In the third Santero and Rein thriller, Carrie and Jacob must stop a lunatic who calls himself The Master, as he sends out letters to his potential victims.
Fifteen years ago, Herbert Presley Tanner abducted teenager Brenda Drake in order to commit a ritual purification of the flesh demanded by his fanatical beliefs. He doused her in gasoline and was about to light a match when detectives Jacob Rein and Bill Waylon intercepted him and brought him to justice.
Now Brenda Drake has been reported as a suicide. Arriving at the death scene, detective Carrie Santero finds a letter Brenda had received from someone who signed himself as "The Master." Bill Waylon, Carrie's boss, calls on her help after receiving a letter threatening the lives of his two daughters. Again, the signature is "The Master."
Waylon recognizes the demented signature. Herbert Presley Tanner, he explains, was sentenced as a juvenile and committed to a mental health facility where he has been held indefinitely. Now, the state is trying to offload him. He has a hearing coming up. Bill needs Carrie to make sure Tanner isn't released.
But when Tanner comes before the court, with the support of his parents and his prison doctor, the judge releases him. A woman who has been close to Rein is murdered, as is a female cousin whom Tanner had tortured as a teen. The threats intensify to include Carrie, Rein, and all who are dear to them. Carrie must delve into the deep secrets of Jacob Rein's past - and into the dark abyss of a psychopath's homicidal impulses - to stop "The Master" from destroying more lives.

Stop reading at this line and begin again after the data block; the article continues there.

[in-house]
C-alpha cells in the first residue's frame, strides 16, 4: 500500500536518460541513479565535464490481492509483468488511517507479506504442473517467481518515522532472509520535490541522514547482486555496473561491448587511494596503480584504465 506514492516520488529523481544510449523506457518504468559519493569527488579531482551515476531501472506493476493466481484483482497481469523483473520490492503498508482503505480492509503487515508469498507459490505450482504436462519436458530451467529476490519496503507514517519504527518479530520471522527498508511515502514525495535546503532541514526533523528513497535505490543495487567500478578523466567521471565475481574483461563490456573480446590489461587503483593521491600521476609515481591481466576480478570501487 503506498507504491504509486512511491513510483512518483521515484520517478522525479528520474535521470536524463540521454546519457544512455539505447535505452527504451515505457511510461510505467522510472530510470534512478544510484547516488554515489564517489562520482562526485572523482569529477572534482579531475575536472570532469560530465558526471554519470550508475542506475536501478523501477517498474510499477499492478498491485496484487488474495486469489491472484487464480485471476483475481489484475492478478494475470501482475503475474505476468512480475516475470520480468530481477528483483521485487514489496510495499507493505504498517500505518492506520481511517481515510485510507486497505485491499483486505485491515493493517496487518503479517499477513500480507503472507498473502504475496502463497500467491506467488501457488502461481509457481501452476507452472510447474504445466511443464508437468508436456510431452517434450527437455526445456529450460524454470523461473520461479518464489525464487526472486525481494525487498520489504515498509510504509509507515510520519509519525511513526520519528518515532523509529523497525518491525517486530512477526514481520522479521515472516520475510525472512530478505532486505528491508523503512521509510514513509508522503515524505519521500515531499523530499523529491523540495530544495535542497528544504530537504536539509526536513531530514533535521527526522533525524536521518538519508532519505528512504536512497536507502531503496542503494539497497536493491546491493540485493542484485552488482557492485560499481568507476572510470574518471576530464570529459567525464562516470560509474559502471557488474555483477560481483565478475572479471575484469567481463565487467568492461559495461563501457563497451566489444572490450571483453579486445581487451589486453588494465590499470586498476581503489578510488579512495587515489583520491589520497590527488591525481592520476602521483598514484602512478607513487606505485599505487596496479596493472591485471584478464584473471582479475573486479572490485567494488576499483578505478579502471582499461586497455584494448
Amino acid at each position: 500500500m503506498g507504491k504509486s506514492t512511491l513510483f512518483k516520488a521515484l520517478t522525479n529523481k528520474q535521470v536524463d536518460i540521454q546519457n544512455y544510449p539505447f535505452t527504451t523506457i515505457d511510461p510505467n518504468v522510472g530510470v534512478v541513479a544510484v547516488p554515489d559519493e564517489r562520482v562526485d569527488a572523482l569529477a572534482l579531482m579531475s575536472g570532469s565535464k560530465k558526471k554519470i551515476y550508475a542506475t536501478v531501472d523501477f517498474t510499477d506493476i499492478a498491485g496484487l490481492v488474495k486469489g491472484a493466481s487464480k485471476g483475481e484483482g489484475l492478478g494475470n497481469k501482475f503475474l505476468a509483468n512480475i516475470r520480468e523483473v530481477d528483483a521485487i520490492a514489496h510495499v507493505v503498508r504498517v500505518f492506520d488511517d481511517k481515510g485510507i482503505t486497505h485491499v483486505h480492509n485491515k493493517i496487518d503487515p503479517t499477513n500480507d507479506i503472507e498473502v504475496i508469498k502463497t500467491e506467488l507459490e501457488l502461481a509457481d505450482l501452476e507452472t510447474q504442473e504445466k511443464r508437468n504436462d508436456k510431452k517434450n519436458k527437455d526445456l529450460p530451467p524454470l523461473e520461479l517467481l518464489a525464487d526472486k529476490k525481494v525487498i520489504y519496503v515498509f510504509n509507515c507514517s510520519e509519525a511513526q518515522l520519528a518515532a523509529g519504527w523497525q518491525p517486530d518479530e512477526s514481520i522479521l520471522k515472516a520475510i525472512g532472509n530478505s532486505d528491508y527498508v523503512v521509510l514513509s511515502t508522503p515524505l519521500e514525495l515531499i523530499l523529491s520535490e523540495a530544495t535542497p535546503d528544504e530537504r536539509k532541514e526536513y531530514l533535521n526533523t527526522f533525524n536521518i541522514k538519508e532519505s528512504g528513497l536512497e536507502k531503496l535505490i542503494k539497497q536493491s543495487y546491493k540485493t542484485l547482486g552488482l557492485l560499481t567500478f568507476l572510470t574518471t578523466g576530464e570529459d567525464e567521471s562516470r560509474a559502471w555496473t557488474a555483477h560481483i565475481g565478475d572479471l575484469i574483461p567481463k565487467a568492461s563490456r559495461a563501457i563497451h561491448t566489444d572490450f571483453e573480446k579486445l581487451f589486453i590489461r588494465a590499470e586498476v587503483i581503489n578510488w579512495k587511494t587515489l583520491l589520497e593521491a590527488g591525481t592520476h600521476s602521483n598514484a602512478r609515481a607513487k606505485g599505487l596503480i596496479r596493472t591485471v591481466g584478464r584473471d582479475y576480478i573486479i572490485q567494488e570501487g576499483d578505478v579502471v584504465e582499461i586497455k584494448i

Schaffer's adequate third Santero and Rein thriller (after 2019's Unsettled Grave) finds the pair on the trail of a sadist. Fifteen years earlier, Jacob Rein, then a Viera County, Pa., police detective, helped stop high schooler Tucker Pennington from torching a classmate, Brenda Drake, he doused with gasoline. Now, before Pennington is released from a secure mental facility, Brenda apparently commits suicide, and Det. Carrie Santero discovers a threatening letter near the body signed by "The Master," Pennington's criminal alias. When Pennington's psychiatrist is later found murdered, Santero decides that she needs now ex-detective Rein's help. At the crime scene, Rein and Santero note inconsistencies with Pennington's previous m.o., and agree that a copycat could be at work. Since there's just one significant alternative to Pennington as the villain, the reveal of the "real" killer won't surprise many readers. The detectives are clever enough but not particularly distinctive. A fair amount of action, gore, and weird ritual should satisfy most fans of serial killer fiction.